of shelter facilities in Toronto
fully accessible spots will be added to Toronto’s shelter system
nights of shelter
will be provided each year
at 850 Bloor Street West
In partnership with our Drop-In & Food Access Program, and Shelter/Housing at 973 Lansdowne Avenue, the Men’s Shelter at 850 Bloor Street West will provide overnight shelter supporting the well-being of 30 men each night in Toronto’s West End who are homeless, street-oriented and facing mental health challenges, substance use issues, unemployment and other barriers to maintaining adequate housing.
In November 2015, Toronto City Council voted to open new shelter beds across our city in response to the preventable deaths of several homeless community members during the 2014/15 winter months. After a city-wide call for proposals, Toronto City Council selected Christie Ossington Neighbourhood Centre as one of nine agencies designated to respond to the crisis through increased shelter operations – in our case, through the addition of 30 beds on Bloor Street West by the fall of 2016.
This past year was one of exciting expansion in our Shelter & Housing program as construction continued at 850/854 Bloor Street West toward the completion of our new 30-bed shelter. 850/854 Bloor Street West will be a full integrated facility, connecting the new 30-bed shelter with our Drop-In & Food Access Program as well as LOFT Kitchen, our youth-centered café and catering social enterprise. The tenets of Life Management, Health & Wellness, Income Security and Housing will work across these three programs, providing comprehensive services and supports for participants, social enterprise employees and residents alike. Equipped with an elevator, accessible washrooms and shower facilities, 850/854 Bloor Street West will be a fully accessible site, and will add 6 fully accessible beds to Toronto’s shelter system.
The need for accessible shelters in Toronto is critical. Only 4 of 15 shelters for single men are accessible (27%), compared to 15 of 22 shelters in Vancouver, for example (68%). As our homeless population ages, need for accessibility increases. According to the Toronto Star in 2013, homeless seniors have doubled since 2009. People 61+ now constitute 10% of Toronto’s homeless. According to the Canadian Observatory on Homelessness, links between poverty, risk of homelessness and disabilities are well documented. People with disabilities are twice as likely to live below the poverty line. Additionally, living in poverty is likely to increase instances of disability.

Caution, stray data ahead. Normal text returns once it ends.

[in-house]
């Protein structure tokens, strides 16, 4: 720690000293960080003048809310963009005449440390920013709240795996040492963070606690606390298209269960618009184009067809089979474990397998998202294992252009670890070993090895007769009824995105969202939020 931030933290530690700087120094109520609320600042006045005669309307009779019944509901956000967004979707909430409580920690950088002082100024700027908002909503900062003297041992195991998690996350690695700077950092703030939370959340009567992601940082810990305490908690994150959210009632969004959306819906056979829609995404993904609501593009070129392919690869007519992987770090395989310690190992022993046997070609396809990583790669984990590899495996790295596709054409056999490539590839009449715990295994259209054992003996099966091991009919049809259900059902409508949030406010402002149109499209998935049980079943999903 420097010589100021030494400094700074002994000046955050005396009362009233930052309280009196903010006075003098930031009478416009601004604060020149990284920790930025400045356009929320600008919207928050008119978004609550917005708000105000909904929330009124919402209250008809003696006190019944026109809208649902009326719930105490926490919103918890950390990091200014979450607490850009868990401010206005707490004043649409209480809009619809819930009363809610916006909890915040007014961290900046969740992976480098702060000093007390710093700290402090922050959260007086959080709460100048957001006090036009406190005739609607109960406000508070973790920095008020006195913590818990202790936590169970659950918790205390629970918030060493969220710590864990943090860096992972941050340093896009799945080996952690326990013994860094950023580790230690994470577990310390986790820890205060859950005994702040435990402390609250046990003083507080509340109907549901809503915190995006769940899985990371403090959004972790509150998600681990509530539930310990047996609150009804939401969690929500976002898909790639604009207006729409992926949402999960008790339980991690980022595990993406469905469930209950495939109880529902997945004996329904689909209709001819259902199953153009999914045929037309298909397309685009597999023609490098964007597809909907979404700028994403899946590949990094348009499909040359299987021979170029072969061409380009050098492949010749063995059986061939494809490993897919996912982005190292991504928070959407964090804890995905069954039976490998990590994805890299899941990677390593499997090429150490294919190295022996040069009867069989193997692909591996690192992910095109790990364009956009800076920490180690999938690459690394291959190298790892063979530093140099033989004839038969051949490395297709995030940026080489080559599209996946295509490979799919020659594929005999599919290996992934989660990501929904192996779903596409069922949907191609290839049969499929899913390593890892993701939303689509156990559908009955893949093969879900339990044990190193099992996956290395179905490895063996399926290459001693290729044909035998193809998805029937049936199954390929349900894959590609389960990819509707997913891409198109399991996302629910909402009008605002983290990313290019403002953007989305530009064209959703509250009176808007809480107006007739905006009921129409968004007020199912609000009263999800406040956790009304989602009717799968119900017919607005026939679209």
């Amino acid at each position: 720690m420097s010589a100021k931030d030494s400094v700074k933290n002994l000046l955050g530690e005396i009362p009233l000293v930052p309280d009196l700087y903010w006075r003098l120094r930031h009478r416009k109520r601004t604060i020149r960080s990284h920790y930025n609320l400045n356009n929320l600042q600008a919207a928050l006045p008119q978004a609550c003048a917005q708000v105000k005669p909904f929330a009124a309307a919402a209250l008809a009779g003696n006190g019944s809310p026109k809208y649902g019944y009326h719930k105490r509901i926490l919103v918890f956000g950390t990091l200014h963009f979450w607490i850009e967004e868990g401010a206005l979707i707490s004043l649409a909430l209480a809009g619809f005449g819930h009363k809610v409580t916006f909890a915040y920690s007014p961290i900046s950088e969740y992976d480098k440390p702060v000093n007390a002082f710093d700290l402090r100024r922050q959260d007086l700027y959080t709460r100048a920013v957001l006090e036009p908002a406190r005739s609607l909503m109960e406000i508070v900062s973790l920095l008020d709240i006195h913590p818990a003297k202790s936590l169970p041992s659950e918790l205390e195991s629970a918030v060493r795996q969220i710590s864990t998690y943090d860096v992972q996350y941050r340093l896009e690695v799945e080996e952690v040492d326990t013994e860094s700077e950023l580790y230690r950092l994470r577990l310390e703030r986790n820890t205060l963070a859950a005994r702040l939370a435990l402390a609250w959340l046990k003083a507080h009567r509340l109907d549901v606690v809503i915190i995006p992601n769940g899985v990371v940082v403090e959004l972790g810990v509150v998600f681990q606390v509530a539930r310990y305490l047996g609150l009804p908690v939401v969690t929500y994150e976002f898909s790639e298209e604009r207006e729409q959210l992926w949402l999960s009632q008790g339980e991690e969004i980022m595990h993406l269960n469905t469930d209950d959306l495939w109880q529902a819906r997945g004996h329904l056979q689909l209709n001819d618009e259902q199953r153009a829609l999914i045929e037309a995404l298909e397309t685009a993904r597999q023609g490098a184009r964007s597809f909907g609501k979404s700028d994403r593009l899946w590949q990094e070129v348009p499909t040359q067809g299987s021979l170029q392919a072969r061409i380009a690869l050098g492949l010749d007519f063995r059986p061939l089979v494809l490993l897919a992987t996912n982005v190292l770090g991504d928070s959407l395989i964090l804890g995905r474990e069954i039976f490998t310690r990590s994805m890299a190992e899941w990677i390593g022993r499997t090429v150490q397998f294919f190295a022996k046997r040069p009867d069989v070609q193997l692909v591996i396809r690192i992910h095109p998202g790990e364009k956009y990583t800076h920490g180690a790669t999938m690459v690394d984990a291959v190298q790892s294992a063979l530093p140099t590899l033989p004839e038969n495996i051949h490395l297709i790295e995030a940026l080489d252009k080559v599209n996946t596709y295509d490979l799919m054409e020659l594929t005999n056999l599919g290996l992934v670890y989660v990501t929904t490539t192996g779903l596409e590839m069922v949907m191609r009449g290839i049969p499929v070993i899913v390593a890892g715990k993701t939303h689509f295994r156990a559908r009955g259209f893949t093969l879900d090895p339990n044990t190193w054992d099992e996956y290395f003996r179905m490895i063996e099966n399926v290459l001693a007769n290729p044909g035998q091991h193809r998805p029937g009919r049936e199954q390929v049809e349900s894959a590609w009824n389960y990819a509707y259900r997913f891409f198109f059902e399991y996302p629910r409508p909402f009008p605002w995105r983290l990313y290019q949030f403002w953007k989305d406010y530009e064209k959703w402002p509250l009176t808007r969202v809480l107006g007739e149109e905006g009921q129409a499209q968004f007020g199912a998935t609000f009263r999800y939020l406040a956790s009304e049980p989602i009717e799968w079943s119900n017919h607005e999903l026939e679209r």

To facilitate the arrival of the new shelter within the Bloorcourt Community, we worked with our partners at the City of Toronto Shelter, Support & Housing Administration (SSHA) and ward 19 city councillor Mike Layton to organize the launch of a Community Liaison Committee (CLC) on September 28th, 2016. The CLC serves as a communications vehicle and venue of collaboration between CONC, residents, local businesses, and other community stakeholders.
The goals of the CLC are to build upon the strengths and assets of all community members and upon our learnings as a shelter operator for over 20 years in Toronto’s West End. We are fortunate to work closely alongside program participants, local residents and other stakeholders in supporting the first year of our new shelter in the Bloorcourt community.
CLC meetings are held during the last week of every month, subject to exceptions.
CLC & Community Response Initiative General Information
- CLC Membership Terms of Reference
- CONC Community Response Initiative Policy
- CONC Community Response Initiative Brochure
- September 28th 2016 CLC Meeting Agenda
- October 26th 2016 CLC Meeting Agenda
- December 13th 2016 CLC Meeting Agenda
- January 24th 2017 CLC Meeting Agenda
- February 15th 2017 CLC Meeting Agenda
- March 21st 2017 CLC Meeting Agenda
- April 27th 2017 CLC Meeting Agenda
- May 30th 2017 CLC Meeting Agenda
- June 26th 2017 CLC Meeting Agenda
- July 24th 2017 CLC Meeting Agenda
- August 21st 2017 CLC Meeting Agenda
- September 25th 2017 CLC Meeting Agenda
- October 23rd 2017 CLC Meeting Agenda
- November 27th 2017 CLC Meeting Agenda
- September 28th 2016 CLC Meeting Minutes
- October 26th 2016 CLC Meeting Minutes
- December 13th 2016 CLC Meeting Minutes
- January 24th 2017 CLC Meeting Minutes
Appendix A: Graphic Facilitation – Working for Bloorcourt
- February 15th 2017 CLC Meeting Minutes
- March 21st 2017 CLC Meeting Minutes
- April 27th 2017 CLC Meeting Minutes
- May 30th 2017 CLC Meeting Minutes
- June 26th 2017 CLC Meeting Minutes
- July 24th 2017 CLC Meeting Minutes
- August 21st 2017 CLC Meeting Minutes
- September 25th 2017 CLC Meeting Minutes
- October 23rd 2017 CLC Meeting Minutes
- November 27th 2017 CLC Meeting Minutes
CONC’s Community Response Initiative is here to answer questions and respond to concerns.
Please fill out our form below to bring any comments or concerns about our new shelter at 850/854 Bloor St. West to the attention of our Outreach & Communications Manager. Questions or requests for information about shelter tours or our Community Liaison Committee are also welcome. Please allow 24-48 hours for a response. Thank you!